Structure beginning to take shape at Tyne Valley Events Centre

·3 min read

Construction is underway for the new Tyne Valley Events Centre to replace the arena that was destroyed by fire in December 2019.

Work started in October and now some foundation and steel structures for the walls are in place.

"It's definitely been a long time coming and a ton of hours and meetings," said Jeff Noye, mayor of Tyne Valley and the chair of the rebuild project.

"It's great to drive by and see that glimmer of hope, kind of thing, and I don't think there is a minute of the day when there is somebody not parked outside watching the construction going on."

Some community members are excited as the roughly $10-million project begins to take shape, very much like the arena in a neighbouring community built several years ago.

Laura Meader/CBC
Laura Meader/CBC

"Wellington was a huge support as well. They were very willing to work with us and provide us any information we needed which did speed up the process," said Kyle Maynard, president of the Tyne Valley and Area Community Centre Rink Board.

"So basically we went with their footprint and we modified it slightly to make it work better for what we thought we needed."

Fundraising continues as the community needs to raise around $1 million to complete the project. Federal and provincial funding has already been committed and money from insurance will assist in covering some of the rebuild.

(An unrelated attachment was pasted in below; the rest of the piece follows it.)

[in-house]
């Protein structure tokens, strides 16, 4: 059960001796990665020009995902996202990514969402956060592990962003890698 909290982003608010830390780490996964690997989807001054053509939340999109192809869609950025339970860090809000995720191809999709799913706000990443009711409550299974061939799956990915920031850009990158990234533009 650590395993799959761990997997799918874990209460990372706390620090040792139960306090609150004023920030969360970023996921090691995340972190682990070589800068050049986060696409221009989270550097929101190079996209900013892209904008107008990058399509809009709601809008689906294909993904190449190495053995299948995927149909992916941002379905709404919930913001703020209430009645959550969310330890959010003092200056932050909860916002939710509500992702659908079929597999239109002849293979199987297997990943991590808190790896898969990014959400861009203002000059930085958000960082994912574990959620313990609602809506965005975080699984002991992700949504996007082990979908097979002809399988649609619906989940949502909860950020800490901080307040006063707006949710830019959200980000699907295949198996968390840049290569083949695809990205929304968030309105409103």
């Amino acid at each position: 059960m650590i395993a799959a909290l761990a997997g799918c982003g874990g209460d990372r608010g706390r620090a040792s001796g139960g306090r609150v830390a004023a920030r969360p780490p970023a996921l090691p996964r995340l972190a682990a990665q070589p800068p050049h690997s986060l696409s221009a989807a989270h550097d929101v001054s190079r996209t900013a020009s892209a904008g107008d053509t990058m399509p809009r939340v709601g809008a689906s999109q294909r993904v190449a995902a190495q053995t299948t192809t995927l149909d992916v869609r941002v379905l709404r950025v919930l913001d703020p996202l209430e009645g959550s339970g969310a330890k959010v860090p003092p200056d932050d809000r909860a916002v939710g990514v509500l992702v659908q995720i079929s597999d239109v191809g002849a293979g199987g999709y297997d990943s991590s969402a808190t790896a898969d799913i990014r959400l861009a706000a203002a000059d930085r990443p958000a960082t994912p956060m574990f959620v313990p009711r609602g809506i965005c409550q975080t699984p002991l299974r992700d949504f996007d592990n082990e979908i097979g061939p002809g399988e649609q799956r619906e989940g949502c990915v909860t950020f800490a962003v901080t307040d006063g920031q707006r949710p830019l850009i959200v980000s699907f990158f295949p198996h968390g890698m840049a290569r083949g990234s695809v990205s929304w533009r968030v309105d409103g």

'More comfortable for people'

The final tender will be closing in a couple of weeks, which will give organizers a better idea of how much money will still need to be raised.

Noye said reaching that goal will be a challenge as the pandemic has impacted event fundraising, but he is confident that they will be able to hit that final number once it is known.

Laura Meader/CBC
Laura Meader/CBC

The much larger facility will hold an NHL-size rink, fitness areas, offices and some community spaces.

The event centre will be built to support the community year-round, Noye said, hosting events like the Tyne Valley Oyster Festival featuring the Canadian Oyster Shucking Championship.

"We just kind of made the arena make do with what we had," Noye said.

"But now we can kind of plan for having those kind of crowds and be able to make it more comfortable for people and … be able to do those events better."

The facility has been designed to be a green facility with state-of-the-art rink technologies. The goal down the road will be to get a net-zero rating — which means the building would produce the same amount of energy it uses.

Laura Meader/CBC
Laura Meader/CBC

The government funding also required a certain level of greenhouse gas mitigation in the build.

Local teams who were users of the facility that burned down are spread out and using other facilities in West Prince.

The former rink was very busy, with about 70 hours of ice time rentals per week.

"Since the rink burned, it's definitely a different vibe around the community," Maynard said.

"We're gracious for the support of all the different arenas but nothing, nothing like being at your home arena."

If the construction timeline goes as planned, the new facility could be operational by late next summer.

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